Sudan’s Transitional Military Council (TMC) and the opposition coalition of the Forces for Freedom and Change (FFC) have agreed on a constitutional declaration, agencies reported on Saturday citing African Union envoy for Sudan, Mohamed El-Hacen Lebatt.
The breakthrough comes after months of talks between the two sides amid violent protests.
The declaration, a transitional fundamental law to serve for three years, will be initialled on Sunday ahead of its formal signing ceremony on August 16 before the Sudanese people and dignitaries from Africa and the rest of the world.
Sudan’s official news agency SUNA confirmed this citing two FFC members who were involved in months-long talks.
According to the deal, a joint military-civilian body will be set up to rule the country for three years.
People of Sudan celebrated the deal by dancing, waving the national flag, chanting, honking car horns and partying late into the night.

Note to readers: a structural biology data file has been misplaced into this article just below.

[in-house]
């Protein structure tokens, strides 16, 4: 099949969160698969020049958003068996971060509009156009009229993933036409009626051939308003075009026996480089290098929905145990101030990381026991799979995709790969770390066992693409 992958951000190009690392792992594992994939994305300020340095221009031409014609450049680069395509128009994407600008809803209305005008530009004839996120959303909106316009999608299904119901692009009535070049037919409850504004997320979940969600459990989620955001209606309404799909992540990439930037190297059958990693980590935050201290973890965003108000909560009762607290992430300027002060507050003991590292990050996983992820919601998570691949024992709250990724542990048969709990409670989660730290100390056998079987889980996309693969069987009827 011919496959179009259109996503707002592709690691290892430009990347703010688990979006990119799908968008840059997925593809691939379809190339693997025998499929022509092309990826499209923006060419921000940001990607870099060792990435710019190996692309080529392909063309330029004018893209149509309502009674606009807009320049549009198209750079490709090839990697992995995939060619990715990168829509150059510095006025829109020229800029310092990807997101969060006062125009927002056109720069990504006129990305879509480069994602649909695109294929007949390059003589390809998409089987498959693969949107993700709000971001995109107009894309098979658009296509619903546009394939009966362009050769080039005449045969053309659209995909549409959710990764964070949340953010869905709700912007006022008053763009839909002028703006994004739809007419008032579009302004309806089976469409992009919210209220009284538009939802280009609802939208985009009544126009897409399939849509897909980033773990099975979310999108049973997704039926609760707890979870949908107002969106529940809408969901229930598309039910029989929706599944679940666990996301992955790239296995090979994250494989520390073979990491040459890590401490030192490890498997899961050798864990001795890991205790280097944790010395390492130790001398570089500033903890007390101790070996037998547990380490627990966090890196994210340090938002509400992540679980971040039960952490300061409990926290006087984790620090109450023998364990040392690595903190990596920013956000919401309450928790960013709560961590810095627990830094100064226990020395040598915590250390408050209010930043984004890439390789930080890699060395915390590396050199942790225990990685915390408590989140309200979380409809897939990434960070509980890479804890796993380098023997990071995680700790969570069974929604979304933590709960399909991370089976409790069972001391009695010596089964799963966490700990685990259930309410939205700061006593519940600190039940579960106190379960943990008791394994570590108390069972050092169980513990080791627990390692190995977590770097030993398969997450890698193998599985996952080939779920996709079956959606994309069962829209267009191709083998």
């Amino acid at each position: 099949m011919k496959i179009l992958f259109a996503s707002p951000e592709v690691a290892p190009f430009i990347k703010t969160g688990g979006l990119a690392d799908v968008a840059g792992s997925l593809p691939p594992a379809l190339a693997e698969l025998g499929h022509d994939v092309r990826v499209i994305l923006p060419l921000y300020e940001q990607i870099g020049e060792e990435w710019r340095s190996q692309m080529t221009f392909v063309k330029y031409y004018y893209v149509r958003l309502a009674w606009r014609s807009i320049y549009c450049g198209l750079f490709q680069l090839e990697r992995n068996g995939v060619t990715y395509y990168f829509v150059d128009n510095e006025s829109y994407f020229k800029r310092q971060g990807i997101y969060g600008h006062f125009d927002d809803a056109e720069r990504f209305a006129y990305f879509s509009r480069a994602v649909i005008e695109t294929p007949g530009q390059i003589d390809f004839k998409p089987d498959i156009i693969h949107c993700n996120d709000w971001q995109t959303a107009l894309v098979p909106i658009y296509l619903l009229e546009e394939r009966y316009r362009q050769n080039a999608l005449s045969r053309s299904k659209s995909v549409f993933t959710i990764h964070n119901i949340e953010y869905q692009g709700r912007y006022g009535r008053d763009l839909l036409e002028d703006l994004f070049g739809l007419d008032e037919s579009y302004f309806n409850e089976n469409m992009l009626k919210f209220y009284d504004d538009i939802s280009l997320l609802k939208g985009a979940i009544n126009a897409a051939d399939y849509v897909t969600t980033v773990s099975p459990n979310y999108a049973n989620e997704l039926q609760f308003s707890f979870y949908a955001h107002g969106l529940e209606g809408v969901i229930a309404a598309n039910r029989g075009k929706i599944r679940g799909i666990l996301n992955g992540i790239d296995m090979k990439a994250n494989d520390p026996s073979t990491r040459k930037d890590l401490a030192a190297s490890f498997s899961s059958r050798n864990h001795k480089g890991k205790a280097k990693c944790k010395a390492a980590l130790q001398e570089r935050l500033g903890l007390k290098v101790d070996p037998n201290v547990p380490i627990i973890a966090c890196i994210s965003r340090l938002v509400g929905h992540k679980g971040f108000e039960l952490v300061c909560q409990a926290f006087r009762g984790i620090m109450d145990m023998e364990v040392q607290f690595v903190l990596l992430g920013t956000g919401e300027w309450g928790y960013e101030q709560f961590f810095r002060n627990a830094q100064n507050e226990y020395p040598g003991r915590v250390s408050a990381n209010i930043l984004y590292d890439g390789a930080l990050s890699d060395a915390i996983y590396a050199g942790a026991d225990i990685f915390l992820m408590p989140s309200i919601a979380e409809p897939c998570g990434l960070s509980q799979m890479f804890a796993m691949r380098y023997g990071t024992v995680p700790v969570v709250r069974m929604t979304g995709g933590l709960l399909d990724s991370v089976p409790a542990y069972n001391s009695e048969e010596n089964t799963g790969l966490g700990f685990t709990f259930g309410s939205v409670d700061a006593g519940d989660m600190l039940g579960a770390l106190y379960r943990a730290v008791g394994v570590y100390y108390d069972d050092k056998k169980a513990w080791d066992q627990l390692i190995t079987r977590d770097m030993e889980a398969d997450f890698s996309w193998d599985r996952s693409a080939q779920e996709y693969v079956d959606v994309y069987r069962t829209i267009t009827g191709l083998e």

The agreement empowers the FFC to name the prime minister, giving the coalition two-thirds of the seats in the Legislative Council.
The remaining third will be taken up by lawmakers nominated by the sovereign council and other political stakeholders.
As agreed earlier, the sovereign council will have five members each from the military and opposition, plus a civilian agreeable to both sides.
The military will pick the interior and defence ministers while the head of the judiciary will be selected by the prime minister and the sovereign council.
The two sides are yet to agree on control over the General Intelligence Service and Rapid Support Forces.
However, they agreed to punish those responsible for the killing of protestors during the political crisis.